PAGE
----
The BYU College of Engineering and the Marriott School of Business hosted the 11th Student Innovator of the Year competition this semester.
The Weidman Center for Global Leadership, in partnership with the Rollins Center for Entrepreneurship and Technology, creates this opportunity for collaboration across majors and fosters ingenuity.
“For 11 years the Student Innovator of the Year has helped students turn ideas into reality through funding workshops and some healthy competition,” said Joe Holt, the host of the final competition and professional entertainer.
On Facebook, the BYU College of Engineering said each year, the competition’s contestants never cease to amaze, inspire and motivate with their innovative ideas. This year was no different.
In the final competition on March 24, finalists presented products that will shorten surgery time, filter the air, create a better way to help autistic and neurodiverse children and much more. Projects that didn’t make it to the final competition can still be found on the BYU College of Engineering website.
With COVID-19 restrictions, the competition was virtual this year. BYU engineering student and member of the third-place winning team Jacob Buhler said COVID-19 forced his team to be more creative and work online, but didn’t stop them from creating a great product.
Buhler and his team created a company called Skapa to help neurodiverse children and their parents establish and maintain a routine. One of their products is an app that schedules routines and tracks rewards. The app can be downloaded on both Apple and Android stores.
“Parents and caregivers are often left to their own devices when it comes to raising a neurodiverse child. We are determined to put the power back into the parent’s hands through their own mobile devices,” Buhler said.
Grant Hagen, the first place winner in 2020, participated in the competition for four years. His team created a product to revolutionize the roof removing industry by providing an automated device that assists operators in removing old or damaged roof material.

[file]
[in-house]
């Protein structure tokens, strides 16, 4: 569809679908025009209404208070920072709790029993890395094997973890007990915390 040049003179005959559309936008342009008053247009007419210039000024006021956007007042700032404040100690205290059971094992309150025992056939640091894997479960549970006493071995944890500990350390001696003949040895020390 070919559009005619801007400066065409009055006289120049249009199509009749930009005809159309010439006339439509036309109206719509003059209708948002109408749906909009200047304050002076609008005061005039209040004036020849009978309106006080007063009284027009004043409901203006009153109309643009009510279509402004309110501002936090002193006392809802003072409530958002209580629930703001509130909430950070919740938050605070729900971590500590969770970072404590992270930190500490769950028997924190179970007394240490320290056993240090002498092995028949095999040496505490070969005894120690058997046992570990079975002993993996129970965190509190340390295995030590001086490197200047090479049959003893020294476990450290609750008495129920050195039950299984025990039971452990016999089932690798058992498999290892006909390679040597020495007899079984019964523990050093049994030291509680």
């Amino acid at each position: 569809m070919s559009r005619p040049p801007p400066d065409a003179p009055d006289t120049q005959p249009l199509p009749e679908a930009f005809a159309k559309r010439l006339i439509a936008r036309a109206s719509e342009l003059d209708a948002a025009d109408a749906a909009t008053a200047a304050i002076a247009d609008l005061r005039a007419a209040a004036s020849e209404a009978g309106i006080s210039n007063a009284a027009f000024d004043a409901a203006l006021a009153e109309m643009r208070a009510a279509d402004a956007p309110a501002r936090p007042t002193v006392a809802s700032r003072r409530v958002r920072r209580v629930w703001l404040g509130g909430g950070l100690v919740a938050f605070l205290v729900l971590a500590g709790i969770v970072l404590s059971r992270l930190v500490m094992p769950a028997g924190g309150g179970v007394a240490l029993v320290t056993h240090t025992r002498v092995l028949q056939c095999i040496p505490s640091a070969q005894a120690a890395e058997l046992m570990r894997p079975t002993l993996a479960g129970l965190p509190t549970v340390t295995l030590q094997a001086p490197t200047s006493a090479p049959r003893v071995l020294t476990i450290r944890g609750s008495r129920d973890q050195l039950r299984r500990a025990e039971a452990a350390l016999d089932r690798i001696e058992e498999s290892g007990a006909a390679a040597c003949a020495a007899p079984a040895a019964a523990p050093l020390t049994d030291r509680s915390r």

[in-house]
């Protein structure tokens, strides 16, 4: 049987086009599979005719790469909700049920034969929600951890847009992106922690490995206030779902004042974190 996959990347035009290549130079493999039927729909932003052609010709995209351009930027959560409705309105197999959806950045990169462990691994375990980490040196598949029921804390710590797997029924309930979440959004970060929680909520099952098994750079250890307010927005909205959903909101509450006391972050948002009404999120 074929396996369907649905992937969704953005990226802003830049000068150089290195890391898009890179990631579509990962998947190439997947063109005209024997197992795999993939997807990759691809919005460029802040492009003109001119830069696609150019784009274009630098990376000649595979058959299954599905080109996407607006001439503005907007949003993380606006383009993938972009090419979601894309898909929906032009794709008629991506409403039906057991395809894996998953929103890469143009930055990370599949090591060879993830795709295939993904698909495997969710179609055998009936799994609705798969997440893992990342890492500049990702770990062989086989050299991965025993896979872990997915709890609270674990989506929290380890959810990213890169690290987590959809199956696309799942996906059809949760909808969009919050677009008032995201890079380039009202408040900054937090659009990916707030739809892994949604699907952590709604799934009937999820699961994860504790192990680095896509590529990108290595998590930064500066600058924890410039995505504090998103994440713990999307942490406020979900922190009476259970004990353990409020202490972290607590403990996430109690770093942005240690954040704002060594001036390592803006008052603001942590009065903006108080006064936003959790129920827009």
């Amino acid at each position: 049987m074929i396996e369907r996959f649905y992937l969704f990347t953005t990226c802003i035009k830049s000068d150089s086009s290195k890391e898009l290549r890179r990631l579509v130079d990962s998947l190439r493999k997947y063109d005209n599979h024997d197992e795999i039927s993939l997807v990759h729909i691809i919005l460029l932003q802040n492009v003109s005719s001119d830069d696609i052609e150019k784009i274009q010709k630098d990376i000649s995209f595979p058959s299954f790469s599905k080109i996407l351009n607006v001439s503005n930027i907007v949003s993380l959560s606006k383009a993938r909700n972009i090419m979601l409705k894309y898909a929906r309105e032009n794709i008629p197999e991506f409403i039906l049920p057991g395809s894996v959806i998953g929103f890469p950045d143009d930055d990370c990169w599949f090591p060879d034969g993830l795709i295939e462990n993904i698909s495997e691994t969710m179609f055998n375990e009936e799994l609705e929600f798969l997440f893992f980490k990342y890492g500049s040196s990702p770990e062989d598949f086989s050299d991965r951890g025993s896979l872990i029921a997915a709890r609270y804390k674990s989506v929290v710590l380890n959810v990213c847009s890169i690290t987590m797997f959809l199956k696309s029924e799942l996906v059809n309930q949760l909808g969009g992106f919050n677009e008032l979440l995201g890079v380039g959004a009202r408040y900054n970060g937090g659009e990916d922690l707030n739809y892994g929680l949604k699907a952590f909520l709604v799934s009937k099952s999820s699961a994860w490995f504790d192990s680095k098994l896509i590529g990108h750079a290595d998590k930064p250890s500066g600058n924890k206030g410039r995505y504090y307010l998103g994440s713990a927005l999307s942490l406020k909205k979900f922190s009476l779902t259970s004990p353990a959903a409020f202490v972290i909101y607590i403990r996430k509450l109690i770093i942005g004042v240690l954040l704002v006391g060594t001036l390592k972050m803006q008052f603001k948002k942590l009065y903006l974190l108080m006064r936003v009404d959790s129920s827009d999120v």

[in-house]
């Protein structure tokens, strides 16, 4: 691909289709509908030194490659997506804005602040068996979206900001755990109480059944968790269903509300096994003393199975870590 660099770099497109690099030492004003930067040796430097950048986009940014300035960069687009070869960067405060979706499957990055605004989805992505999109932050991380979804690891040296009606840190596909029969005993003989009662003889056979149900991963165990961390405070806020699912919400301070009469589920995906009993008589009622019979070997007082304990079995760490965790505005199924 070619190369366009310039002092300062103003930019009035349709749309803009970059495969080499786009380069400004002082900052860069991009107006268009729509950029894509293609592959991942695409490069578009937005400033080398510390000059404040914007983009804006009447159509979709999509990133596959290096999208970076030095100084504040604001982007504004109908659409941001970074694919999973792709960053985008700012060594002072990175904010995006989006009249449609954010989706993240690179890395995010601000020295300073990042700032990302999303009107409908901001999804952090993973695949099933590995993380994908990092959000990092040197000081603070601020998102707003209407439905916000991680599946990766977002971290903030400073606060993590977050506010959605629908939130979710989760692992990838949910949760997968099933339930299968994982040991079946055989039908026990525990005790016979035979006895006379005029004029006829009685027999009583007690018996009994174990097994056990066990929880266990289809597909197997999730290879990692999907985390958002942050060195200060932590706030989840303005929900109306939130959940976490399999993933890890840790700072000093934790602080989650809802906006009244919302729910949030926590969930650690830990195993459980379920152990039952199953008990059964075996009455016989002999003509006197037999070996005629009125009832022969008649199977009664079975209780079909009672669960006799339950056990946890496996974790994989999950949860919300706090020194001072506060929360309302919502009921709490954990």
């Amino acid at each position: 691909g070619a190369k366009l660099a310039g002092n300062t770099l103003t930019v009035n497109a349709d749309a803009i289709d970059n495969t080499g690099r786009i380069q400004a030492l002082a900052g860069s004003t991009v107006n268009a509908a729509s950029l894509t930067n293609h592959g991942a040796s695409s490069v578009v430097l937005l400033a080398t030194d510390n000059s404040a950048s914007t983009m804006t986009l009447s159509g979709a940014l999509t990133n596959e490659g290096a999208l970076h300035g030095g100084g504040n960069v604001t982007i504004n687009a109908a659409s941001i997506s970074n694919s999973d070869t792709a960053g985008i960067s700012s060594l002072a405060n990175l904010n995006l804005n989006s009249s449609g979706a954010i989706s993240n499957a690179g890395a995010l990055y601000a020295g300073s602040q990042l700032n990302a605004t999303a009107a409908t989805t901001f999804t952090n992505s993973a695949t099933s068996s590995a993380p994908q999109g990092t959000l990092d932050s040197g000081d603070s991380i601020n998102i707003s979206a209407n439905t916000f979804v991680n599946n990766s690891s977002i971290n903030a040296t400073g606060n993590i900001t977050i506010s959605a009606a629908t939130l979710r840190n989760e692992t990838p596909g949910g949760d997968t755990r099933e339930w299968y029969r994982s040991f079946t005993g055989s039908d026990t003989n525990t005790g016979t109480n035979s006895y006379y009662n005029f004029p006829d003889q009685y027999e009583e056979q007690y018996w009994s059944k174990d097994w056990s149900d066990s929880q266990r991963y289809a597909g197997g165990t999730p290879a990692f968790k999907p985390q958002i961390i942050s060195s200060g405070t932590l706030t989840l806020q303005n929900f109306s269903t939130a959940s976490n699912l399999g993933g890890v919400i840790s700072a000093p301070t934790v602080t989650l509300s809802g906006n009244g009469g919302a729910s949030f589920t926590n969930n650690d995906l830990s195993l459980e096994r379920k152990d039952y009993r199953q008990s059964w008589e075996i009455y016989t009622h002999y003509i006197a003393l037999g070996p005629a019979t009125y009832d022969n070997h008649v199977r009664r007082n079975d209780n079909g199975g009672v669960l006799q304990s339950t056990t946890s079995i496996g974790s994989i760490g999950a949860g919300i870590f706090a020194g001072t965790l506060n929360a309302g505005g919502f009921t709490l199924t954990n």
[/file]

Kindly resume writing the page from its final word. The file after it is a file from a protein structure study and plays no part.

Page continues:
“The SIOY competition allows students to take their dreams of projects and make them into reality,” Hagen said. His company, Auxilium Automation, makes the Primus, which reduces time spent on the roof from 90 minutes to 20 minutes. This keeps roofers safer in the fourth most dangerous U.S. occupation.
Kurt Workman, a BYU electrical engineering alumnus, recently announced his company Owlet will go public on the New York Stock Exchange. Workman said the competition was a pivotal point in momentum and validation for Owlet.
“It forced us to address the technical challenges early but also gave us a unique opportunity to get feedback. We owe a lot of our early success to the opportunities that stemmed from competing in the SIOY competition,” Workman said.
Owlet initially premiered in 2012 as a prototype in the Student Innovator of the Year competition. Workman was part of a team of BYU Engineering students that created and presented the idea at the competition.
The first prototype Owlet Baby Monitor was created to measure an infant’s heart rate in a non-invasive manner. Workman said Owlet now has four products on the market and will be launching its fifth and sixth this year.
“I think it’s important to note that Owlet is not alone as a success story from BYU. There are so many success stories out of the SIOY program and the Rollins Center for Entrepreneurship. It’s just incredible,” Workman said.